People across the political spectrum have serious beefs with social media giants like Facebook and Twitter. But Colorado U.S. Sen. Michael Bennet’s proposal to police them with a new federal bureaucracy is bound to backfire.
Bennet introduced a bill in the U.S. Senate last week to create a Federal Digital Platform Commission. It would, says a press statement from his office, “have the mandate, jurisdiction, and broad set of tools to develop and enforce thoughtful guardrails for a sector that has been left for too long to write its own rules, with serious consequences for everything from teen mental health to disinformation to anti-competitve practices that have hurt small businesses.”
That’s one heckuva mandate.
Bennet is quoted in the press release: “As a country, we should take pride that most of the world’s leading tech companies were founded in America. But they aren’t start-ups anymore. Today they rank among the most powerful companies in human history. It’s past time for a thoughtful and comprehensive approach to regulating digital platforms that have amassed extraordinary power over our economy, society, and democracy.”
He calls his proposed commission, “…an expert body to protect the public interest through common sense rules and oversight for complex and powerful sectors of the economy.”
Whether Bennet knows it or not, his legislation would lead us all into a minefield.
To say the least, it smacks of Big Brother. Sure, its aim of “regulating digital platforms” sounds like consumer protection with the noblest of intentions. But when those protections purport to safeguard “teen mental health” or root out “disinformation,” the implications are obvious. Notably, second-guessing what content is posted to social media. That presents constitutional hurdles and invites epic court battles over our First Amendment rights.
The tech world gets that. Techdirt.com Editor Mike Masnick called Bennet’s proposed commission “bizarre” in a blog post this week, declaring, “Regulating social media means regulating speech.” Masnick writes, “Defenders of the law claim that it’s not there to regulate speech, but so much of what the bill tiptoes around is that Bennet is unhappy with what is clearly 1st Amendment protected activity by these websites.”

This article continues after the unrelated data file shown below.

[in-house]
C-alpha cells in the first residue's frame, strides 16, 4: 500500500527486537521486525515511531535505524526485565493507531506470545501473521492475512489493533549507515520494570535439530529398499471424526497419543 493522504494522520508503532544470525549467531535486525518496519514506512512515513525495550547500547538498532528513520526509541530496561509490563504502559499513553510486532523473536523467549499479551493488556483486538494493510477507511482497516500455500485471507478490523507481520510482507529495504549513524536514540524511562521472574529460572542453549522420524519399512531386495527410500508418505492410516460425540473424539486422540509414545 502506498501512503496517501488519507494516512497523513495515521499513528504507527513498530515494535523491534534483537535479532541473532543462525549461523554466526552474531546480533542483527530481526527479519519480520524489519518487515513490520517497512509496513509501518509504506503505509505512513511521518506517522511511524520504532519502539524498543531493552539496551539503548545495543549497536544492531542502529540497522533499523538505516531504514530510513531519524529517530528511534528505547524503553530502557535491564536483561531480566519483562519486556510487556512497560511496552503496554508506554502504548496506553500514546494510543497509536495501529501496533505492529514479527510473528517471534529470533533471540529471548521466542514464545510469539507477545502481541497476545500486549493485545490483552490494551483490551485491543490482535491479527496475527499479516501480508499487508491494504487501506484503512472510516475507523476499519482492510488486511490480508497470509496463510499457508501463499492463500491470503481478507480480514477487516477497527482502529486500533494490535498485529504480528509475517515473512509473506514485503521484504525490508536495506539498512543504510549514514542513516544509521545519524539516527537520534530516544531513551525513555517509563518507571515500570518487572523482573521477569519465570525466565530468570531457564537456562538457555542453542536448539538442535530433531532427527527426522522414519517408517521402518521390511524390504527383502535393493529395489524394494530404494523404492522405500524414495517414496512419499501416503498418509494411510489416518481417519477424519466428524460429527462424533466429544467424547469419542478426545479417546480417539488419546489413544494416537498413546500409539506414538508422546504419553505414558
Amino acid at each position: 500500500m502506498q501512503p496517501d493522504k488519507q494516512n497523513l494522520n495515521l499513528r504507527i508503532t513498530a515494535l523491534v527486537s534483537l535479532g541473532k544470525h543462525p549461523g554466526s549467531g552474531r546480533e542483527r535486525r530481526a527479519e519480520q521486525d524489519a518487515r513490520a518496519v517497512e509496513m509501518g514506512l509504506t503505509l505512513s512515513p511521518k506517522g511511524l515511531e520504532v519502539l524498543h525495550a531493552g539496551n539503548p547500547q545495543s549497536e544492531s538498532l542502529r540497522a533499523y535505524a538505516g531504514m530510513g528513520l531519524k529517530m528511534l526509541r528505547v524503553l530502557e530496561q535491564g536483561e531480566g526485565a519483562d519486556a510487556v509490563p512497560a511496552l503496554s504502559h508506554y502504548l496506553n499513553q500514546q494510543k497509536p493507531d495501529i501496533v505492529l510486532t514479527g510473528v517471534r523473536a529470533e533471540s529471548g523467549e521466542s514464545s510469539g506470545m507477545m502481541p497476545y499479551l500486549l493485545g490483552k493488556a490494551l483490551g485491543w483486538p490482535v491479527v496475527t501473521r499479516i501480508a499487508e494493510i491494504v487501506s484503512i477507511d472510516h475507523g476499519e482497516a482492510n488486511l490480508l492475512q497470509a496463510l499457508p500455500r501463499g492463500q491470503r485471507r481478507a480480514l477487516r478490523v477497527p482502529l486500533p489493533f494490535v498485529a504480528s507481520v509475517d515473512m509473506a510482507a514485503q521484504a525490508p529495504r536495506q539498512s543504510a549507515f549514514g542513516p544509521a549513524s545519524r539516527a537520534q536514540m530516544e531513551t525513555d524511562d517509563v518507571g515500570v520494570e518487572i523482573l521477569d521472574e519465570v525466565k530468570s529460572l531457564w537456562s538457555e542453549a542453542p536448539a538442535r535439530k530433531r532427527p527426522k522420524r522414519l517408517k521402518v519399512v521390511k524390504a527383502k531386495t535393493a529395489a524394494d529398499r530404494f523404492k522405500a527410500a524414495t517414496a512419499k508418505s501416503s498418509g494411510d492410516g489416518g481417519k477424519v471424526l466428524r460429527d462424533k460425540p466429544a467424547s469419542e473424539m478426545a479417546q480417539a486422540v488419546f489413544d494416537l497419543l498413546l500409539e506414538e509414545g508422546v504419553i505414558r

Bennet’s proposal is in fact on a collision course with itself. Bennet attempts to bridge the country’s partisan divide by tapping into popular frustration with social media at both ends of the political spectrum. Yet, those two ends of the spectrum see the problem very differently and, ultimately, want opposite outcomes.
The complaint heard on the right is that their voices are being silenced by big social media; the complaint heard on the left is that too many voices on the right are still getting through. The left contends those voices distort facts — about vaccinations, elections, Russians, etc. — while the right contends it is being excluded for its views, not its data.
Those on the left want to curb “disinformation” and “hate speech.” Those on the right want to tweet their views on vaccine mandates or transgender athletes — without being banned for “disinformation” or “hate speech.”
Bennet’s commission cannot please both sides and more likely would satisfy neither. Masnick gets that, too. He notes the commission would be charged with issuing rules that ensure social media giants are, “…fair, transparent, and without harmful, abusive, anticompetitive, or deceptive bias…”
Masnick observes, “I am perplexed at how a Democratic senator could possibly write a law like this and not consider how a Trump administration would abuse it.” Or, a Biden administration?
Does either side really want to hand Uncle Sam this double-edged sword?